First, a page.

Functional defects in sperm from SPAG16L disrupted mice.


Kathleen A. Lesich1, Zhibing Zhang2, Courtney Biondi1, Kristen L. Ponichter1, Jerome F. Strauss III2, and Charles B. Lindemann1


  1. Department of Biological Sciences, Oakland University, Rochester, Michigan, 48309


  1. Department of Obstetrics and Gynecology, Virginia Commonwealth University, Richmond, Virginia, 23298


Sperm from mice homozygous for a disrupted Spag16L gene (KO sperm), which encodes a central apparatus protein, were examined to assess their flagellar motor functions. The beat frequency, bend curvature and shear angle development of live sperm carrying the defect were compared to those of age- and-strain-matched control sperm. Live KO sperm exhibited much less bending of the flagellum during the beat. Shear angle analysis showed that the amount of microtubule sliding in the R-bend direction of the beat was selectively restricted. This suggests that there is limited activation of the dyneins on one side of the axoneme in the live cells. The KO sperm were also demembranated with Triton X-100 and examined for their response to free Ca2+ and for their ability to undergo microtubule sliding driven by dynein action. The flagellar curvature response to Ca2+ is significantly (p < 0.001) reduced in the KO sperm. The Ca2+ response requires the activation of the dyneins on outer doublets 1, 2, 3 and 4. These are the same dyneins required for R-bend formation. In axonemes prepared to disintegrate by microtubule sliding, we observed little or no extrusion of doublets 1 and 2, which is consistent with a reduced activity of their dyneins. In addition, the passive flagella inhibited by sodium metavanadate to disable the dyneins were examined for mechanical abnormalities. We discovered that the midpiece region of the KO sperm is more rigid than that of wild-type sperm. The deficit we observed in motor function, together with the increased rigidity of the midpiece region can account for the motility characteristics of the SPAG16L disrupted sperm. The lack of a normal response to Ca2+ would render these sperm incapable of hyperactivation, which might explain the infertility associated with this defect.  Our findings implicate an important role for the central apparatus in Ca2+ induced hyperactivation.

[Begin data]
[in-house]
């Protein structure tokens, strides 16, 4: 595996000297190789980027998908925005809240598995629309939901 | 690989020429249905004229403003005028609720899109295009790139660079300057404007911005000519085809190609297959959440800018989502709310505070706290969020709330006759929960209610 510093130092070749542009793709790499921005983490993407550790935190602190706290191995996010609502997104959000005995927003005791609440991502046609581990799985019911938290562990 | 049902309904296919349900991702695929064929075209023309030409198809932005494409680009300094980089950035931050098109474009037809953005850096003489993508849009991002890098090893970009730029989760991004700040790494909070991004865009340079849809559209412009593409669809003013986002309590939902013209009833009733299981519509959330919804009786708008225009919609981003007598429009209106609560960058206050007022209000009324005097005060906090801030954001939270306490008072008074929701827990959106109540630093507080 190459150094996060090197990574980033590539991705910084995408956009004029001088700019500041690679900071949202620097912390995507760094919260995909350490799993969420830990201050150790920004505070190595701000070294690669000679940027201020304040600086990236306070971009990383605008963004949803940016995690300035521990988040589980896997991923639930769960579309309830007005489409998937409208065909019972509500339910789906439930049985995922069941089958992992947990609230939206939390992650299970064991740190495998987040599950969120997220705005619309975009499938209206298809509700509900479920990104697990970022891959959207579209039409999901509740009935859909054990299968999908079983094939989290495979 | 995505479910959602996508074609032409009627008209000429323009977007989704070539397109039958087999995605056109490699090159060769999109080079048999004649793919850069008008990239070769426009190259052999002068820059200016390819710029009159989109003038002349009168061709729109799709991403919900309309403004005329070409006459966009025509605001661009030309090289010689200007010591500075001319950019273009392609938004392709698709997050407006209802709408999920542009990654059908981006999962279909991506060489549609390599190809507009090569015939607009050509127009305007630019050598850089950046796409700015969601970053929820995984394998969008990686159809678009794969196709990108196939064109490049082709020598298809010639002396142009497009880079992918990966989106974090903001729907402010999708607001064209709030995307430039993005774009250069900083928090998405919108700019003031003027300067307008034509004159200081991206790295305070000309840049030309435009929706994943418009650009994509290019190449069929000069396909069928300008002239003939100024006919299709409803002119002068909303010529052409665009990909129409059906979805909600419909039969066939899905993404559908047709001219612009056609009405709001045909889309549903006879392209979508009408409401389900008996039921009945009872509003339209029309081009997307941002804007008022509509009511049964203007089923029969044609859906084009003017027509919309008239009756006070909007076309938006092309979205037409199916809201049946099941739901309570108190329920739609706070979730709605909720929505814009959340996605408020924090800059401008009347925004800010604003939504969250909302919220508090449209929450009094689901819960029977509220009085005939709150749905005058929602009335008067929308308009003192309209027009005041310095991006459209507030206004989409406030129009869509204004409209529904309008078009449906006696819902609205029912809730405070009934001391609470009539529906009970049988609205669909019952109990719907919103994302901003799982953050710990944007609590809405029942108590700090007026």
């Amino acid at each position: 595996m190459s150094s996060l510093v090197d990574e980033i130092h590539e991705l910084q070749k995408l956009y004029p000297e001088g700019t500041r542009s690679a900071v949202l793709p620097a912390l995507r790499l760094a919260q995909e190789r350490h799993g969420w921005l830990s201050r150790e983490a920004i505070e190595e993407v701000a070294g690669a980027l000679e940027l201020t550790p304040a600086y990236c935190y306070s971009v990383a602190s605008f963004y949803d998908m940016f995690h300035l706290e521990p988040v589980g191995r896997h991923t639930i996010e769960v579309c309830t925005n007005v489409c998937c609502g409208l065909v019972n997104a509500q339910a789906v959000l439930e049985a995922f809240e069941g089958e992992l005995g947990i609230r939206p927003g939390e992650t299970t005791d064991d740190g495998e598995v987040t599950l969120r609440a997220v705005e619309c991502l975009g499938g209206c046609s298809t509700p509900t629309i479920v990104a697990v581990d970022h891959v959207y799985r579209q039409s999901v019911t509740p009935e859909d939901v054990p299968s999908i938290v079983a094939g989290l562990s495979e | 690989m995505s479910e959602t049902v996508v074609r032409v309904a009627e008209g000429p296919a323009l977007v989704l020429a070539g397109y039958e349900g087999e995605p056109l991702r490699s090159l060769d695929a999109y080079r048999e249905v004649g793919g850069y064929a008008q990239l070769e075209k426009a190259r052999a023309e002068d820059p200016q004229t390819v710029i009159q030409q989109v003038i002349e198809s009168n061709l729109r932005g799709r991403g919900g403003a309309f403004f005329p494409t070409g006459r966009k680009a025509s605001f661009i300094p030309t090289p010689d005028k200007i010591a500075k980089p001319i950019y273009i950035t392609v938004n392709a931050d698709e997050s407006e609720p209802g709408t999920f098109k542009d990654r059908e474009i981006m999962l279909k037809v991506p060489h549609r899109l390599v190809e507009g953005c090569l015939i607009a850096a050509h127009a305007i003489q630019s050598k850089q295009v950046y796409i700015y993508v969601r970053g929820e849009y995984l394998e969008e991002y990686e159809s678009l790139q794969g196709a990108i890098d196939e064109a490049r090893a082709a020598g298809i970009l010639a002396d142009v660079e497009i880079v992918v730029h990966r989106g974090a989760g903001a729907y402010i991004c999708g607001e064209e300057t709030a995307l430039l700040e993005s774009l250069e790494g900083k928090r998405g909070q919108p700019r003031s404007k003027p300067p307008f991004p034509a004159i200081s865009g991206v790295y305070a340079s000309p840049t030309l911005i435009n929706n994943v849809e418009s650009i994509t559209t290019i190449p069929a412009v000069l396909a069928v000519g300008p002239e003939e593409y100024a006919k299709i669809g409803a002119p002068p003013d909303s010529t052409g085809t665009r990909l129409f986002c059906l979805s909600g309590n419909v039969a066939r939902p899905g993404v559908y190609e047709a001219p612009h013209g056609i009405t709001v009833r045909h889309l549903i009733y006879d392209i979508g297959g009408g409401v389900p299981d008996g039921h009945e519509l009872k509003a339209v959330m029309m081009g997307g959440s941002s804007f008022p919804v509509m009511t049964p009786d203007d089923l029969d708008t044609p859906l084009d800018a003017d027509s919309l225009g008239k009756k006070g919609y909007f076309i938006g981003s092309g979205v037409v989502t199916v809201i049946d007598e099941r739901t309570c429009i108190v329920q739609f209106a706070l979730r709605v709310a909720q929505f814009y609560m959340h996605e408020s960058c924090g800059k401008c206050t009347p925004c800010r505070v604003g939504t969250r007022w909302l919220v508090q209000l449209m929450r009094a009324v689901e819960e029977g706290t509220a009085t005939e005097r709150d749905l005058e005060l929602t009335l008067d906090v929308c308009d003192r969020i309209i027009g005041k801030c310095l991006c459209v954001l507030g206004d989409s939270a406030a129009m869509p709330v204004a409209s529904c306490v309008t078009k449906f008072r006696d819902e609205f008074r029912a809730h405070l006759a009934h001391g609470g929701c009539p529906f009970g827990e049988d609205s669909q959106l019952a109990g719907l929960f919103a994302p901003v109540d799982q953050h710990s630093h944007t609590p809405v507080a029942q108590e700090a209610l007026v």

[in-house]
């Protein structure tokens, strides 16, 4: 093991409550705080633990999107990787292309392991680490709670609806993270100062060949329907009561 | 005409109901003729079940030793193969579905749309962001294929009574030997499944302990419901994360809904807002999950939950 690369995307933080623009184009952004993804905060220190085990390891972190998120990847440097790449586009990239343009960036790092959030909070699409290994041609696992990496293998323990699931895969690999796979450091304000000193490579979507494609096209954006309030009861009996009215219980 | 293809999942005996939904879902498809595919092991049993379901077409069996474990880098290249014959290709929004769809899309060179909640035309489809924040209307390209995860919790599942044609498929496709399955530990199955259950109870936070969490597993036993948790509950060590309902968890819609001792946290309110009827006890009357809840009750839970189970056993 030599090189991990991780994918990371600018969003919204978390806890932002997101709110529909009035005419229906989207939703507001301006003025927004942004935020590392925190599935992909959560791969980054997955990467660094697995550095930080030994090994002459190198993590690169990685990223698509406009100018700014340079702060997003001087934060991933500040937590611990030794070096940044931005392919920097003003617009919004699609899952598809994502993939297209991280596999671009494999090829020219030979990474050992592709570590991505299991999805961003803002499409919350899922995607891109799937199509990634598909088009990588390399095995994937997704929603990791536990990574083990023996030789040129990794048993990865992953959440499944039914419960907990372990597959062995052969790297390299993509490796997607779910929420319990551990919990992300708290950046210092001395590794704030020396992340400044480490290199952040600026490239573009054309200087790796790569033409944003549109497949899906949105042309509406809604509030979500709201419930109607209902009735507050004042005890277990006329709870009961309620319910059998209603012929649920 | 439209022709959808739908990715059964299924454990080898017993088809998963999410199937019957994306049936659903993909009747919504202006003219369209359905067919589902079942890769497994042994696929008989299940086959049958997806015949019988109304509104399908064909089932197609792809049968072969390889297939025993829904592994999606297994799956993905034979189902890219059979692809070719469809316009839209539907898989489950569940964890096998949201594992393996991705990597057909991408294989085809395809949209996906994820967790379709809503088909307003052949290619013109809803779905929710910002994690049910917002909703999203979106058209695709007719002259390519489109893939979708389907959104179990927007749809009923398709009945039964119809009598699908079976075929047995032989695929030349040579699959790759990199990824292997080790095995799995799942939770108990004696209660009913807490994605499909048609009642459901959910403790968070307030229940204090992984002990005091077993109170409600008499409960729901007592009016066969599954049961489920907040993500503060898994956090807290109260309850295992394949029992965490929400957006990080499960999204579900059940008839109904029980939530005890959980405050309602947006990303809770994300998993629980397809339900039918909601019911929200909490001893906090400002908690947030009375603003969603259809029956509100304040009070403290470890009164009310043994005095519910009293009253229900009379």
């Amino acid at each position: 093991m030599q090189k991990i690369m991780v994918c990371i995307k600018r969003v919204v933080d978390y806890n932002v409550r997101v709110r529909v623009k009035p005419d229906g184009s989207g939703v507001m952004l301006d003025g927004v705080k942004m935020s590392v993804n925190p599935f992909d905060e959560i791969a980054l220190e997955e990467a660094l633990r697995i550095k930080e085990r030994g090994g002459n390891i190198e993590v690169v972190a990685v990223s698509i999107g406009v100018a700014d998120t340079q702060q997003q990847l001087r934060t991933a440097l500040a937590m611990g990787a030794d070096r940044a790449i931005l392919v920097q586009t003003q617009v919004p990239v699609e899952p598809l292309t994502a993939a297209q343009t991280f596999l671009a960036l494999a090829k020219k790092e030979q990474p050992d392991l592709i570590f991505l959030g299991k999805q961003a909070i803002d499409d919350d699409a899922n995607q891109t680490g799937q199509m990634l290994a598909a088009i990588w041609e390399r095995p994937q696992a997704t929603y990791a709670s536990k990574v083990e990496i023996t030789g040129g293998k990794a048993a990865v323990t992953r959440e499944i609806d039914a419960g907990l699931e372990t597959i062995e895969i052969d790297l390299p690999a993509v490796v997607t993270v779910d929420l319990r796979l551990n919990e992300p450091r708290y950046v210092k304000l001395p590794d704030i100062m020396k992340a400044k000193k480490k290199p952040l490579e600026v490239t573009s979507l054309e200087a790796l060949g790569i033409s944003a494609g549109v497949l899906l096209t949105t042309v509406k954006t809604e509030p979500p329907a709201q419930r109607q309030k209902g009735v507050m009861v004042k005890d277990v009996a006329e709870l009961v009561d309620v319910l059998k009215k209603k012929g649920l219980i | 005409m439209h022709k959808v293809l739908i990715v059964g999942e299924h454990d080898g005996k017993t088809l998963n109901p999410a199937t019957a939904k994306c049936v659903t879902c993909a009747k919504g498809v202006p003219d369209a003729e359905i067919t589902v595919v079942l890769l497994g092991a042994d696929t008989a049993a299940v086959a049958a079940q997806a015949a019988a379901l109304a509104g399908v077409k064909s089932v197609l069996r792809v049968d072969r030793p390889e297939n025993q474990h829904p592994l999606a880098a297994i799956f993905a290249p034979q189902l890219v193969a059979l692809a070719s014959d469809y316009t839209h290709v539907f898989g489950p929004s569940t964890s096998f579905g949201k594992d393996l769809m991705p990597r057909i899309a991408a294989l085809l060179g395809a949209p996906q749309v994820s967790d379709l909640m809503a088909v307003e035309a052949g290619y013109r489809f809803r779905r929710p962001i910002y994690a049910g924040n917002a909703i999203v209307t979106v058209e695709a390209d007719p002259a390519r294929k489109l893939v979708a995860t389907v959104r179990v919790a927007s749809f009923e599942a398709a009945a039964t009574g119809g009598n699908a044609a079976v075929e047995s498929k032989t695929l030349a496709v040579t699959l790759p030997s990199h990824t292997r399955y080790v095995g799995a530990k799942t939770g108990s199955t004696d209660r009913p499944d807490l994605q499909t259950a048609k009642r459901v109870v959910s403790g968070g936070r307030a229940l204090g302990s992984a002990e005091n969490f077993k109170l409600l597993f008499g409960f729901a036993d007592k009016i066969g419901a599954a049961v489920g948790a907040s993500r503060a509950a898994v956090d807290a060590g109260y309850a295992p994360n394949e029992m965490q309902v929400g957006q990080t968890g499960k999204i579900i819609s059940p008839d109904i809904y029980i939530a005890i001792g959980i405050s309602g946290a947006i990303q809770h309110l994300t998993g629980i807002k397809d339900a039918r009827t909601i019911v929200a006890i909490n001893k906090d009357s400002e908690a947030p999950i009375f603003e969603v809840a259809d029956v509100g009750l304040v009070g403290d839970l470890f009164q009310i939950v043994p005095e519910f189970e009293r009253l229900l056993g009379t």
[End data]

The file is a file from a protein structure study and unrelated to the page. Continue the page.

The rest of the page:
Supported by N.S.F. grant MCB-0516181 (CBL) and N.I.H. grant HD037416 (JFS).